‘Kipling in the News’

I spent last Thursday and Friday at the Kipling in the News conference in London. It was rather a strange one, because it was what they call hybrid. Current restrictions and problems keep many from travelling, so only a few of us met at the City University near Islington. The rest joined in from afar – India, Italy, America, New Zealand…. It worked much better than I’d thought it would. (At least, it did for those of us in the room. It would be interesting to hear the experience of remote attendees.)

The general topic meant that several papers were on Kipling’s early journalism in India, a subject about which I knew little. But how well he could write, even as a teenager. And how well the journalistic discipline of clear factual writing helped him later when he tackled more ambitious tasks.

A particularly interesting paper (from Vinita Dhondiyal Bhatnagar) discussed his report on an opium factory (later reprinted in From Sea to Sea). I’m fascinated by the deadpan tone of this. Kipling’s early fiction (such as The Gate of The Hundred Sorrows ) makes it very clear that he was he was very aware of the human cost of the opium trade, and he must have known something at least of the discreditable Opium Wars with China, yet this report is straight-faced, non-judgmental. Kipling gives us no nudge that we should read irony into its last sentence: ‘And this is the way the drug, which yields such a splendid income to the Indian Government, is prepared.’ The factory is still there today, yielding an income to the Indian government and producing opium for medicinal purposes.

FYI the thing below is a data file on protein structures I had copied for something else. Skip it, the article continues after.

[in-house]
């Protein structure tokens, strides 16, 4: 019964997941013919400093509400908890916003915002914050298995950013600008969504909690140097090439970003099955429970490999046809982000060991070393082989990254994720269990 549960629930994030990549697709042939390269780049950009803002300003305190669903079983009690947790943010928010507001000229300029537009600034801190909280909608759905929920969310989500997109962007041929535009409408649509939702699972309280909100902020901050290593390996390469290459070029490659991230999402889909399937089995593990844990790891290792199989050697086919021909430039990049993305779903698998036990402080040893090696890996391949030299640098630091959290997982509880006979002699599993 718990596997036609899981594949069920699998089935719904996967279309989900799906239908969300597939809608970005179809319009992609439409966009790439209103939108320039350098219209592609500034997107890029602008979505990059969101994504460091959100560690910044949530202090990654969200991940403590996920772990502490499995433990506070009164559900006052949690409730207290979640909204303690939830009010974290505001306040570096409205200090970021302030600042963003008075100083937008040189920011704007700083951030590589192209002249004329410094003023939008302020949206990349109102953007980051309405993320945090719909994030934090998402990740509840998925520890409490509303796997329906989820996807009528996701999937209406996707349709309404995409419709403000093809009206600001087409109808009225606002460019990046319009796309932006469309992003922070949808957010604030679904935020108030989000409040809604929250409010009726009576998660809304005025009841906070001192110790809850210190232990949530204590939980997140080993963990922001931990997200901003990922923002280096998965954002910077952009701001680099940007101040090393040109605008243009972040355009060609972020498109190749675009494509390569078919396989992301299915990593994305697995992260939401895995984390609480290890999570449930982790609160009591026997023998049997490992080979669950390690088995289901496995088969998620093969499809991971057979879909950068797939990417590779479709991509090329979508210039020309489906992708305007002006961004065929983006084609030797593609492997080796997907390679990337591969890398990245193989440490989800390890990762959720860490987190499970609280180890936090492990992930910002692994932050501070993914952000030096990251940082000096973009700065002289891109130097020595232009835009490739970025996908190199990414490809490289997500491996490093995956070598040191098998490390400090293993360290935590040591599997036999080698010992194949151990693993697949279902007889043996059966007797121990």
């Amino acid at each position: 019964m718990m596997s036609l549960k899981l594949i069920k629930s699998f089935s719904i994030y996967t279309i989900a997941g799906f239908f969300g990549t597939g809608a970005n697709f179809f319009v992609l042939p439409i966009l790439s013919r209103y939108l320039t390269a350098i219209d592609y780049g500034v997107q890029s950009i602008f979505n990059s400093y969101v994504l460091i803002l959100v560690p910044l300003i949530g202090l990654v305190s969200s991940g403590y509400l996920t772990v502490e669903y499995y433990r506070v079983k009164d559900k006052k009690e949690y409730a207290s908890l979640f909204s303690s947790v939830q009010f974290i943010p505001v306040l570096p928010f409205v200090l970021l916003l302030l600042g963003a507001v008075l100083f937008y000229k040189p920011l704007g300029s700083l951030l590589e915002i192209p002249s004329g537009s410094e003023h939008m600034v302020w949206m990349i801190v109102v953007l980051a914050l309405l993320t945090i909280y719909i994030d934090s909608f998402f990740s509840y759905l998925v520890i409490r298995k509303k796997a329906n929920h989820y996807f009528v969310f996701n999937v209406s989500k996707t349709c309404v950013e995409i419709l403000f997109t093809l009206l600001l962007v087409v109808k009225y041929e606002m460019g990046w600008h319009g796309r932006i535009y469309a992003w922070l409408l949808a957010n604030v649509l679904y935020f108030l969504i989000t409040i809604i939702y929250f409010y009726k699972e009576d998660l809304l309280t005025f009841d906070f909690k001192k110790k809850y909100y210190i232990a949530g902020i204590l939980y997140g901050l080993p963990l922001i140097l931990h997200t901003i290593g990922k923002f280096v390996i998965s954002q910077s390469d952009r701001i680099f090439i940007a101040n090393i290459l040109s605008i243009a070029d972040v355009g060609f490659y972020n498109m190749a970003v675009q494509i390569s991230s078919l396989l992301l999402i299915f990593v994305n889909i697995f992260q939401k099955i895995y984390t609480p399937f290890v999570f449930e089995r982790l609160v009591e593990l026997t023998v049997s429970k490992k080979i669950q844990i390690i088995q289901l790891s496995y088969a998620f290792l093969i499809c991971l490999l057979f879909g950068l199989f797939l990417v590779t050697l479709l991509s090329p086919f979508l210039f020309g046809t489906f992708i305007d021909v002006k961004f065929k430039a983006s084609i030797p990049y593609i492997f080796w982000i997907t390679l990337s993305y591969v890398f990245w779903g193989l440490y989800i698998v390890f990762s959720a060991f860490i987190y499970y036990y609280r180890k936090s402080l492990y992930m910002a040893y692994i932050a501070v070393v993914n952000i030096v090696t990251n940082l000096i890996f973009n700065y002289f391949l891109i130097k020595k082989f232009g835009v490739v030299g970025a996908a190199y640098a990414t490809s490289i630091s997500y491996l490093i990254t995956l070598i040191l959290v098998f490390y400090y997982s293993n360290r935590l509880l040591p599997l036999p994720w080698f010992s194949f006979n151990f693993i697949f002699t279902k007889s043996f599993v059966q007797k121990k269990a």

Harry Ricketts, Kipling’s biographer, spoke to us from New Zealand about following Kipling’s footsteps through Rajasthan (as described in Letters of Marque). He was especially good on the gap between what the biographer can see today and what the subject experienced a century before – but also on the rare moments of illumination – sometimes eerie illumination – when the literary pilgrim makes an electrifying contact with the past.